Story Behind the Ad
I pity Miss Johnson’s lack of vision [Feedback, “Irony on the Menu?,” October 19]. Her letter last week shows that when she looks at our ad featuring a 10-year breast cancer survivor — my wife, Betsy — she sees irony. I see more than that. I see happiness, gratitude, community, generosity and humor.
Betsy’s diagnosis opened our eyes to the physical and emotional pain caused by the diagnosis of cancer. It also exposed us to the great people at the Breast Care Center at Fletcher Allen and the compassionate and professional care they provide. All of us at Leunig’s needed a way to show our appreciation and say thank you.
In the restaurant business we don’t feel competent to cure cancer. Our focus is on the comfort and happiness of our neighbors. To that end we have been fortunate in being able to partner with Trinchero Family Estates, Farrell Distributing and many of the finest restaurants in Vermont. During the past 10 years we, as a group, have donated over $125,000 to the Breast Care Center and the Vermont Cancer Survivor Network. This money has been directed to the support of local patients dealing with cancer treatments. Patients and their families have been provided wigs, post-surgical brassieres, educational material and great mental health support. We leave it to the caregivers to decide where the need is greatest, and we help them fill that need.
Each year, the staff at Leunig’s volunteers one day’s work to host a fashion show and wine dinner with all proceeds donated. Local stores dress our models, and Stephen & Burns does hair and makeup. All our models are men and women who are breast cancer patients. We all feel that the recognition of the courage, determination and inner beauty all our models display is even more important than the money raised at this fashion show. We are proud of how our business community has come together in support of these patients.
In our culture, “raising a glass” to toast success is tradition. We will not let the limited vision of one person stop us from celebrating, contributing and being grateful for the added time we have with our loved ones. We “raise a big glass” because our gratitude is so big.
Conlon is manager of and a partner in Leunig’s Bistro & Café.
No mystery here [“Vermont Tourism Officials Lure Asian Visitors — With Tasha Tudor?” October 12]. The Japanese absolutely go bonkers over Welsh corgis, which are a regular in Tasha Tudor’s work. Tasha Tudor is why I have two myself.
Powell v. Nature
Ken Picard’s article on Green Mountain Power CEO Mary Powell [“Green Mountain Powell,” October 12] was a fluff piece glorifying an aggressive, cutthroat capitalist who smiles for the camera while facilitating the destruction of nature for profit. Powell calls GMP “fast, fun and friendly” while slapping lawsuits and restraining orders on people trying to save the mountain they love in Lowell.
Wake up, everyone! Utility-scale wind projects are just more greenwashed industrial development, abetted by a complicit media that leads the public into stupefied complacency and blind us to what the corporate exploitation of nature really is: psychopathology. Join us on Lowell!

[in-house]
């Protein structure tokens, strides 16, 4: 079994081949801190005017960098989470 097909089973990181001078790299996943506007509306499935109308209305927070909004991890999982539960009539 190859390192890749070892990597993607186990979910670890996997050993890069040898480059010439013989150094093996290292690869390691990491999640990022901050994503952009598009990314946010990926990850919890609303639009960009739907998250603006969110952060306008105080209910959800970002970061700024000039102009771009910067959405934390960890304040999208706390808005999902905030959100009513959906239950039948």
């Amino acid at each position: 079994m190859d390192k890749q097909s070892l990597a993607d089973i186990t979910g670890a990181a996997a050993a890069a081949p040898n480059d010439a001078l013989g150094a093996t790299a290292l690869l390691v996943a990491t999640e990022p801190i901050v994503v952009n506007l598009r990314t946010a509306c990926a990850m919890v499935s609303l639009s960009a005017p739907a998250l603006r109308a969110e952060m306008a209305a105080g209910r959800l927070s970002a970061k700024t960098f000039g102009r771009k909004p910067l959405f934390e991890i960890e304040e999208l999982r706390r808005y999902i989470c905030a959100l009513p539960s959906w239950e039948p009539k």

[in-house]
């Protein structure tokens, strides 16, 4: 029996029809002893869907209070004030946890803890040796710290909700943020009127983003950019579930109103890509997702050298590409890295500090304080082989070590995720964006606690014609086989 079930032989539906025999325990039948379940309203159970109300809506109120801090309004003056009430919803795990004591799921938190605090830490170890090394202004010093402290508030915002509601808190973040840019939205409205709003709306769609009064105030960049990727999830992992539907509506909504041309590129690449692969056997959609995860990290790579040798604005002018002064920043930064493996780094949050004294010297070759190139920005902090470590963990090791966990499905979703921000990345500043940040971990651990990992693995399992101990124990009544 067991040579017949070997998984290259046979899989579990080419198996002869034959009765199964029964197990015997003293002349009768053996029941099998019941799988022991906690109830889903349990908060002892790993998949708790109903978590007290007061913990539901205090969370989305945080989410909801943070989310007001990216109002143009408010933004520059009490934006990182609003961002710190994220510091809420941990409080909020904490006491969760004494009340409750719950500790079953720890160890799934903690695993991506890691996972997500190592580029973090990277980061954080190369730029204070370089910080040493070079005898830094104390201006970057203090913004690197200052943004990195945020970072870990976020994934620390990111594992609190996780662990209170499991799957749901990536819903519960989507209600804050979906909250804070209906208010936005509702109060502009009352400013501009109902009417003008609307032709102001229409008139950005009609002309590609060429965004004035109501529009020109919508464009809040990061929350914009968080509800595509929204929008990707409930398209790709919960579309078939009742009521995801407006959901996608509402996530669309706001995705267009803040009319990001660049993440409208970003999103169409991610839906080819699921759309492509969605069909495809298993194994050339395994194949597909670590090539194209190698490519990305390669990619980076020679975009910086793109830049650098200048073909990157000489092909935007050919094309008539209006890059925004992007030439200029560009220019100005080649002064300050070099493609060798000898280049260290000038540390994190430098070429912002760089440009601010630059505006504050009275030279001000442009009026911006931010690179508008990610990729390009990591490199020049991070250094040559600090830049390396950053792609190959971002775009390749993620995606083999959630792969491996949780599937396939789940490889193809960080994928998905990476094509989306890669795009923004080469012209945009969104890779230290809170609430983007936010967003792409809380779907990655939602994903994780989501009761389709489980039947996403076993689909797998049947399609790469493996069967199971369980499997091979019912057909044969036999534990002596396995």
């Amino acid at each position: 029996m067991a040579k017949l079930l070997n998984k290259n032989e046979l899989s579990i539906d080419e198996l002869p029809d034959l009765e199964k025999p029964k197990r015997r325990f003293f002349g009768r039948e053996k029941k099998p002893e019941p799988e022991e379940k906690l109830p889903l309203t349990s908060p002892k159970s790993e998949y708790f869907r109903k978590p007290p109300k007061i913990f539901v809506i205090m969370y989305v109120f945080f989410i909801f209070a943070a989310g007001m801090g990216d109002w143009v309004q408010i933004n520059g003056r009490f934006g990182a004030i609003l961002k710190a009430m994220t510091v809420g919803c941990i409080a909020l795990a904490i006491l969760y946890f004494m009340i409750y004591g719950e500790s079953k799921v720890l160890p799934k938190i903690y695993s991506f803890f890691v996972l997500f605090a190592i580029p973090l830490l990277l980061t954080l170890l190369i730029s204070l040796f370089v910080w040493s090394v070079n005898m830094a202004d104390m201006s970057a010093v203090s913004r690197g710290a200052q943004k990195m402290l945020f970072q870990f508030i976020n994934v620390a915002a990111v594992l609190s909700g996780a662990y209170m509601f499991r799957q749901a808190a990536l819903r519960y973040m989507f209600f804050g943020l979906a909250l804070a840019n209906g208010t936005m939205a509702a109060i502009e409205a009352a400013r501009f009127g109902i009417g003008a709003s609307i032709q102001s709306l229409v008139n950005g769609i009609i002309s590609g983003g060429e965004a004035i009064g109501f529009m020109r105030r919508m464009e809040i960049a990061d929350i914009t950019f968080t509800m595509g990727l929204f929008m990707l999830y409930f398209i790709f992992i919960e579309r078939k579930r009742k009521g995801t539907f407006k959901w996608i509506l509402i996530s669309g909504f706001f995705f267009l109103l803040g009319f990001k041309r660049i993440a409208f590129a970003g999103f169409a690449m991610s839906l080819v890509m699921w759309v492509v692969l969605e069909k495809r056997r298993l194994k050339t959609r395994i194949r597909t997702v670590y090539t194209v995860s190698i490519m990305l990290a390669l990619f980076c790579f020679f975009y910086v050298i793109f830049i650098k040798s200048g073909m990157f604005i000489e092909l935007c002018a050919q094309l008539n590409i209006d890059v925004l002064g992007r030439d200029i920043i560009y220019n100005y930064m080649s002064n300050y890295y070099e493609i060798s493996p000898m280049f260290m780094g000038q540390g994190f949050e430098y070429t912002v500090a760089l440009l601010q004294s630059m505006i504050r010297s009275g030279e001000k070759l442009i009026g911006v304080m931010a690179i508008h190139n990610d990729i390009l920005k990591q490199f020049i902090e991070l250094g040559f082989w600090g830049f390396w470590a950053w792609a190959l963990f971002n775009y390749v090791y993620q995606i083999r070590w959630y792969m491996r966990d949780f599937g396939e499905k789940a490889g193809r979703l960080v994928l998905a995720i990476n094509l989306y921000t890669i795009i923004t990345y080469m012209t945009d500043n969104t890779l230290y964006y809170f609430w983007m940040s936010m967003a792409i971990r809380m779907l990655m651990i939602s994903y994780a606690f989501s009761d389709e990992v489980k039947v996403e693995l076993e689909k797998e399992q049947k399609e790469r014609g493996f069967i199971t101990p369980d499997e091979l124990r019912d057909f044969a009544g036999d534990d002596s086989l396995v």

Proud of Powell
Over the past year I have seen Green Mountain Power and its CEO, Mary Powell, in the media a lot, but not until your “Green Mountain Powell” [October 12] story have all the pieces of the company’s success been so clear to see. Obviously, Powell deserves a ton of credit for all that she has accomplished since joining GMP in 1998.
She has displayed the type of leadership we can only hope for from the rest of corporate America. The fact that the company’s headquarters were restructured to be more inclusive and less lavish speaks volumes about her business ethics — ethics that are seen far too infrequently in our country’s current corporate culture.
It also appears as though the staff at GMP is following her lead. The response to the very small but vocal minority objecting to the wind project in Lowell has been much more professional than the opponents’ use of personal attacks on Mary. It’s fair to say that Annette Smith and Lukas Snelling could learn a thing or two about real leadership from Powell.
It just seems to me that she has a keen eye for making a good deal and knowing what the majority of Vermonters support, whether it be Kingdom Community Wind, the merger with Central Vermont Public Service, or the favorable contracts she negotiated with Hydro-Québec and Seabrook that will help keep utility rates low for businesses in our state.
We should consider ourselves lucky to have such a well-run company in the Green Mountain State.
The Problem Is Us
[Re “Is Irene to Blame for Vermont’s Rising Unemployment? Yes and No,” October 12]: The answer to that question is no! We the people have to stop blaming Mother Nature for our shortcomings. We the people are the ones who can change our outcome. We the people are the ones to blame for all of the wacky weather we are having, and we the people are the ones who need to do something about it. I think the government officials need to look back on the Constitution and remember why they created it. It’s time that we the people stop blaming other things for what we are doing wrong. Only we the people have the power to do anything about it.
Sierra St. Francis
Sen. Tim Ashe, a candidate in the Burlington mayoral race, is the domestic partner of Seven Days publisher and coeditor Paula Routly. Routly is not assigning or editing stories or columns about Burlington politics for the duration of the campaign. Andy Bromage now has that role.